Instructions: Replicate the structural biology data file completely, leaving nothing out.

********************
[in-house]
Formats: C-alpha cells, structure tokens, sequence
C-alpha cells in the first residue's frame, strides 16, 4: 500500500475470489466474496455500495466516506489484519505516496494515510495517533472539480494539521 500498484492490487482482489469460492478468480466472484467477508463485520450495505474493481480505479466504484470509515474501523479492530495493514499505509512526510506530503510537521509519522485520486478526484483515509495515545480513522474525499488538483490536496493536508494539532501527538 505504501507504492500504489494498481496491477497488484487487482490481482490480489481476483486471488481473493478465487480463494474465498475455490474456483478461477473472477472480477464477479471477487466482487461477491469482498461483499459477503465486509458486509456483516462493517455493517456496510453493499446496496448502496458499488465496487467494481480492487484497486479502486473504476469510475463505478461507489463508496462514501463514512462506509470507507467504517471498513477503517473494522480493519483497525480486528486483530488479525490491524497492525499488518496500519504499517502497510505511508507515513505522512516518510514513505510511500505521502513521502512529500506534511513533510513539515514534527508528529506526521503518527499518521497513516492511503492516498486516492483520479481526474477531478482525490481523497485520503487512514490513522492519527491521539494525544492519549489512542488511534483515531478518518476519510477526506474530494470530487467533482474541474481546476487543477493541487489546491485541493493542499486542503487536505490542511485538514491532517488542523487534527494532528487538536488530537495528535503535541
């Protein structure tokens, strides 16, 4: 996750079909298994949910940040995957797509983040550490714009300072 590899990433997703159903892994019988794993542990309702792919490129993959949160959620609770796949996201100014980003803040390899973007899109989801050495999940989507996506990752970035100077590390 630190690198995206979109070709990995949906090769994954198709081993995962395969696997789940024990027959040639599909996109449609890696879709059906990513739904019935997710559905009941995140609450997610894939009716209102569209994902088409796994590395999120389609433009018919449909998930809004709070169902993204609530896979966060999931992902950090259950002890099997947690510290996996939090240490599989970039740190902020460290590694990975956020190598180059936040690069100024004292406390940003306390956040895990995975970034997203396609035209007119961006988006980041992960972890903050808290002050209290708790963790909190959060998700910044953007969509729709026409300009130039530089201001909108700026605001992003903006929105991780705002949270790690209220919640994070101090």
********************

[in-house]
Formats: C-alpha cells, structure tokens, sequence
C-alpha cells in the first residue's frame, strides 16, 4: 500500500475470489466474496455500495466516506489484519505516496494515510495517533472539480494539521 500498484492490487482482489469460492478468480466472484467477508463485520450495505474493481480505479466504484470509515474501523479492530495493514499505509512526510506530503510537521509519522485520486478526484483515509495515545480513522474525499488538483490536496493536508494539532501527538 505504501507504492500504489494498481496491477497488484487487482490481482490480489481476483486471488481473493478465487480463494474465498475455490474456483478461477473472477472480477464477479471477487466482487461477491469482498461483499459477503465486509458486509456483516462493517455493517456496510453493499446496496448502496458499488465496487467494481480492487484497486479502486473504476469510475463505478461507489463508496462514501463514512462506509470507507467504517471498513477503517473494522480493519483497525480486528486483530488479525490491524497492525499488518496500519504499517502497510505511508507515513505522512516518510514513505510511500505521502513521502512529500506534511513533510513539515514534527508528529506526521503518527499518521497513516492511503492516498486516492483520479481526474477531478482525490481523497485520503487512514490513522492519527491521539494525544492519549489512542488511534483515531478518518476519510477526506474530494470530487467533482474541474481546476487543477493541487489546491485541493493542499486542503487536505490542511485538514491532517488542523487534527494532528487538536488530537495528535503535541
């Protein structure tokens, strides 16, 4: 996750079909298994949910940040995957797509983040550490714009300072 590899990433997703159903892994019988794993542990309702792919490129993959949160959620609770796949996201100014980003803040390899973007899109989801050495999940989507996506990752970035100077590390 630190690198995206979109070709990995949906090769994954198709081993995962395969696997789940024990027959040639599909996109449609890696879709059906990513739904019935997710559905009941995140609450997610894939009716209102569209994902088409796994590395999120389609433009018919449909998930809004709070169902993204609530896979966060999931992902950090259950002890099997947690510290996996939090240490599989970039740190902020460290590694990975956020190598180059936040690069100024004292406390940003306390956040895990995975970034997203396609035209007119961006988006980041992960972890903050808290002050209290708790963790909190959060998700910044953007969509729709026409300009130039530089201001909108700026605001992003903006929105991780705002949270790690209220919640994070101090």